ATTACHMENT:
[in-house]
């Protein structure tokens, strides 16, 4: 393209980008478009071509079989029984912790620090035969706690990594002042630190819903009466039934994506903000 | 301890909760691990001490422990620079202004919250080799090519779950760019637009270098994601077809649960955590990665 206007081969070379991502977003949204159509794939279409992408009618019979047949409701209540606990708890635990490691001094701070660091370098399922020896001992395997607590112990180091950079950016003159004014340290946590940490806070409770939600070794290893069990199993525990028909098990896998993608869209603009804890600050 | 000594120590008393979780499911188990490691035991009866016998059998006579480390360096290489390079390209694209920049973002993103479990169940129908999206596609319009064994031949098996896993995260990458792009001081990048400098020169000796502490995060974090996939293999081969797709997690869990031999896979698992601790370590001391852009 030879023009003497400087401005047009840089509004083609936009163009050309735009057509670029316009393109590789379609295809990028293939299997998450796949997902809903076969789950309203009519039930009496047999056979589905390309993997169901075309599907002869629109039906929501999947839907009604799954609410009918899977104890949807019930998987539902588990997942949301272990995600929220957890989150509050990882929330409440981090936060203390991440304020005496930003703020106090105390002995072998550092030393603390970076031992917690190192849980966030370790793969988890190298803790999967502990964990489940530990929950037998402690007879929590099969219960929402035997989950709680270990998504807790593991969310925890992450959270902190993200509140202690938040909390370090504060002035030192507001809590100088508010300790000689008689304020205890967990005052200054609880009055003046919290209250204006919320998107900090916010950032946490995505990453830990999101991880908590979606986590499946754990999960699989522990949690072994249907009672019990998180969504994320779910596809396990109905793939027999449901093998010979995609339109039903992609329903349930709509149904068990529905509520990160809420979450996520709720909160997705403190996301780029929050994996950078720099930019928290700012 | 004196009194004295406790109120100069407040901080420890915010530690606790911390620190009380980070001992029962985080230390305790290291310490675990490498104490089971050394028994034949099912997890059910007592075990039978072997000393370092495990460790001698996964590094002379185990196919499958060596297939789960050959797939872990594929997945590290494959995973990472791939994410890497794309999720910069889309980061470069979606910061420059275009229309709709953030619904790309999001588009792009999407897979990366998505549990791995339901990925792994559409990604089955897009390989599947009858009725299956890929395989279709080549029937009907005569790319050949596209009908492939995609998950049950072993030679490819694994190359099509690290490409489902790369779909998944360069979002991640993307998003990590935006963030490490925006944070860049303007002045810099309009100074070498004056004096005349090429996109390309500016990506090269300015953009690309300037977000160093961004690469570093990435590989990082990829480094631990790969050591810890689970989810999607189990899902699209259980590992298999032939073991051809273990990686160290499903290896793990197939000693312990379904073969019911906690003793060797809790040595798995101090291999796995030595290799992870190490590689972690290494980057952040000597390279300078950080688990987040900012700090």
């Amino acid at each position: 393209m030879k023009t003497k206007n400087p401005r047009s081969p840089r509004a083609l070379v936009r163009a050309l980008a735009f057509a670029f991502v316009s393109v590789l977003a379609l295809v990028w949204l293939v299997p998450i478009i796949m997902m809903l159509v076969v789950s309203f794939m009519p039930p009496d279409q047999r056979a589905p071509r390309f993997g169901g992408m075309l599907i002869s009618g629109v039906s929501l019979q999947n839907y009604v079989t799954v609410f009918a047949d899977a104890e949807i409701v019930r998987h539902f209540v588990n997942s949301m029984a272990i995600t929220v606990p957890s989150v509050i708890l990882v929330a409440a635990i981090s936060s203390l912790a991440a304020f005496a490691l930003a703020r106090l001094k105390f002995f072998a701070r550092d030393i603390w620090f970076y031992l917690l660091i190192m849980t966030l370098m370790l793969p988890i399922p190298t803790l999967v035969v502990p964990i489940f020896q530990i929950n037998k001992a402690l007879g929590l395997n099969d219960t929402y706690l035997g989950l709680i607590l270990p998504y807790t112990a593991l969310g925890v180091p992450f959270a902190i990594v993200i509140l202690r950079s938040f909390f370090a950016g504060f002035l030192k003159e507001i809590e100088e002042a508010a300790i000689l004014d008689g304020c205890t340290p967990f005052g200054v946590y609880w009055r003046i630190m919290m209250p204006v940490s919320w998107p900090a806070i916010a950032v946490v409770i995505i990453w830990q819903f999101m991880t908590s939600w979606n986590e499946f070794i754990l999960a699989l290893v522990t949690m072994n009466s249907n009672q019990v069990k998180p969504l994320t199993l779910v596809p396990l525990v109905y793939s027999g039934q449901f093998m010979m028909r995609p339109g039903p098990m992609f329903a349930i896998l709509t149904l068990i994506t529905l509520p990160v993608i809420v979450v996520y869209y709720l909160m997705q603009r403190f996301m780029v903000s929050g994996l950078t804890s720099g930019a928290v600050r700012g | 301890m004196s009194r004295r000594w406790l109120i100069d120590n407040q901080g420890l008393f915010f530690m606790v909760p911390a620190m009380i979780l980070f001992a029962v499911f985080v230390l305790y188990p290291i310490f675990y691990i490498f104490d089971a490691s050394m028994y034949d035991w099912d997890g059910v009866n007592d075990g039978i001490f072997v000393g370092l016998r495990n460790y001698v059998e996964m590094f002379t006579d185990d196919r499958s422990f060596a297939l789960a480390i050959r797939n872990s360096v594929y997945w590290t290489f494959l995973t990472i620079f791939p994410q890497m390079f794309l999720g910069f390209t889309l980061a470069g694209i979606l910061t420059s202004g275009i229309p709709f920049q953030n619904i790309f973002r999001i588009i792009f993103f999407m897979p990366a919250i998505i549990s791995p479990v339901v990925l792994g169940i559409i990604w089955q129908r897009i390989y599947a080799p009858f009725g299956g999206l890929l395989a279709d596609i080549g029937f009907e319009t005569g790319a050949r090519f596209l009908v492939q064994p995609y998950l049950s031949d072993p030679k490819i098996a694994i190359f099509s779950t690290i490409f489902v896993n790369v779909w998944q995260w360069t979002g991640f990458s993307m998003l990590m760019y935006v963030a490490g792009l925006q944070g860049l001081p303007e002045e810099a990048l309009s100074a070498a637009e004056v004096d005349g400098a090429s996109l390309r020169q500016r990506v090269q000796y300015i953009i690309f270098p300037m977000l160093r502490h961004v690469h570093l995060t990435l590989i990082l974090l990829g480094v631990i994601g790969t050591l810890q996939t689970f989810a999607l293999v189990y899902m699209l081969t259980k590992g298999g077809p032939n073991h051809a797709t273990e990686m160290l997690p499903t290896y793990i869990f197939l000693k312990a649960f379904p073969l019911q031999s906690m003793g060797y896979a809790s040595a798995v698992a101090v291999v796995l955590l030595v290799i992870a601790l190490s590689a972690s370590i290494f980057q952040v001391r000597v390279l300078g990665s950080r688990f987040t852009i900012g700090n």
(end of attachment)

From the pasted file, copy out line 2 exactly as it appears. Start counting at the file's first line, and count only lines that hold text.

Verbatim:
């Protein structure tokens, strides 16, 4: 393209980008478009071509079989029984912790620090035969706690990594002042630190819903009466039934994506903000 | 301890909760691990001490422990620079202004919250080799090519779950760019637009270098994601077809649960955590990665 206007081969070379991502977003949204159509794939279409992408009618019979047949409701209540606990708890635990490691001094701070660091370098399922020896001992395997607590112990180091950079950016003159004014340290946590940490806070409770939600070794290893069990199993525990028909098990896998993608869209603009804890600050 | 000594120590008393979780499911188990490691035991009866016998059998006579480390360096290489390079390209694209920049973002993103479990169940129908999206596609319009064994031949098996896993995260990458792009001081990048400098020169000796502490995060974090996939293999081969797709997690869990031999896979698992601790370590001391852009 030879023009003497400087401005047009840089509004083609936009163009050309735009057509670029316009393109590789379609295809990028293939299997998450796949997902809903076969789950309203009519039930009496047999056979589905390309993997169901075309599907002869629109039906929501999947839907009604799954609410009918899977104890949807019930998987539902588990997942949301272990995600929220957890989150509050990882929330409440981090936060203390991440304020005496930003703020106090105390002995072998550092030393603390970076031992917690190192849980966030370790793969988890190298803790999967502990964990489940530990929950037998402690007879929590099969219960929402035997989950709680270990998504807790593991969310925890992450959270902190993200509140202690938040909390370090504060002035030192507001809590100088508010300790000689008689304020205890967990005052200054609880009055003046919290209250204006919320998107900090916010950032946490995505990453830990999101991880908590979606986590499946754990999960699989522990949690072994249907009672019990998180969504994320779910596809396990109905793939027999449901093998010979995609339109039903992609329903349930709509149904068990529905509520990160809420979450996520709720909160997705403190996301780029929050994996950078720099930019928290700012 | 004196009194004295406790109120100069407040901080420890915010530690606790911390620190009380980070001992029962985080230390305790290291310490675990490498104490089971050394028994034949099912997890059910007592075990039978072997000393370092495990460790001698996964590094002379185990196919499958060596297939789960050959797939872990594929997945590290494959995973990472791939994410890497794309999720910069889309980061470069979606910061420059275009229309709709953030619904790309999001588009792009999407897979990366998505549990791995339901990925792994559409990604089955897009390989599947009858009725299956890929395989279709080549029937009907005569790319050949596209009908492939995609998950049950072993030679490819694994190359099509690290490409489902790369779909998944360069979002991640993307998003990590935006963030490490925006944070860049303007002045810099309009100074070498004056004096005349090429996109390309500016990506090269300015953009690309300037977000160093961004690469570093990435590989990082990829480094631990790969050591810890689970989810999607189990899902699209259980590992298999032939073991051809273990990686160290499903290896793990197939000693312990379904073969019911906690003793060797809790040595798995101090291999796995030595290799992870190490590689972690290494980057952040000597390279300078950080688990987040900012700090």